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Open Access Publications from the University of California


To meet the challenges of marine conservation, the Center for Marine Biodiversity and Conservation (CMBC) was established at the Scripps Institution of Oceanography (SIO) in May 2001. Its goals are:

- Investigation: Assess the state of marine ecosystems now and in the past and develop predictive models for the future
- Education: Train new marine biodiversity and conservation scientists in the United States and around the world
- Integration: Develop novel interdisciplinary approaches linking the biological, physical, social and informatic sciences
- Communication: Increase public understanding of scientific issues and provide sound scientific analyses to policy makers
- Application: Design technically sophisticated, regionally appropriate strategies to prevent and reverse biodiversity collapse

Dr. Lisa Levin, Director

Center for Marine Biodiversity and Conservation

There are 461 publications in this collection, published between 2001 and 2022.
Capstone Projects (245)

The Issues of Solid Waste Management on Small Islands: Malapascua Island Philippines as a Case Study

The issues, that small islands face, regarding the disposal and management of their solid waste are serious. Although not all small islands face the same problems, it is worth looking at one island in particular as a case study to get a better understanding of some of these issues. Malapascua Island in the Philippines, a small island, has over a very short time gone through a period of rapid development due to tourism. Malapascua Island’s solid waste disposal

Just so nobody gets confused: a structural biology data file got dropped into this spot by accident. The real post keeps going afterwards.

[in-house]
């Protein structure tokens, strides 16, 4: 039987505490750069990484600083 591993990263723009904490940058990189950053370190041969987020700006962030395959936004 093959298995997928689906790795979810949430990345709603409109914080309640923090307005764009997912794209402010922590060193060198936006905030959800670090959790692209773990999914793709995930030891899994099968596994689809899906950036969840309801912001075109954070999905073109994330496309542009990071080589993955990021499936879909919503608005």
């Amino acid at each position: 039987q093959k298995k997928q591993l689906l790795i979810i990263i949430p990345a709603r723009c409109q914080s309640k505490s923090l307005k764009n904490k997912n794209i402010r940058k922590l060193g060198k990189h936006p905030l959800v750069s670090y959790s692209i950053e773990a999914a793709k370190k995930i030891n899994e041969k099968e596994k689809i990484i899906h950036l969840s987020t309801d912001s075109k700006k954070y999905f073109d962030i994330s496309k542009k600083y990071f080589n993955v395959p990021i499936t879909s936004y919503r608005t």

infrastructure has not kept up with this rapid development. The management and disposal of solid waste has now become a serious issue that needs addressing. Malapascua’s current issues create a platform for the study of the causes as well as possible solutions to the issue of solid waste management. The approach taken is to describe well-developed solid waste management systems contrasted with the current problems faced on Malapascua to examine if there is any way of adapting modern systems to serve Malapascua’s current and future needs.

A Scientist’s Guide to Philanthropy: Bridging the Gap between Marine Conservation Biologists & Funding

This capstone report involves the relationship between marine conservation biologists and funding. The goal is to help scientists pitch their projects in a way that compels potential philanthropists dedicated to ocean conservation to financially contribute by investigating transferable communication tools that scientists can utilize. This has been done through conducting interviews with various marine foundations and institutions’ program departments. Upon conducting extensive research in marine fundraising, it becomes clear that there has been a shift in the philanthropic landscape that requires scientists and labs to think differently about cultivating relationships with donors. Ocean science research has been reliant upon now dwindling large scale financial support from federal agencies. This research highlights the importance of cultivating relationships with philanthropists and marine conservation foundations through new and different communication approaches.

"CONNECTIVITY": A Documentary/Series of Transmedia Research Projects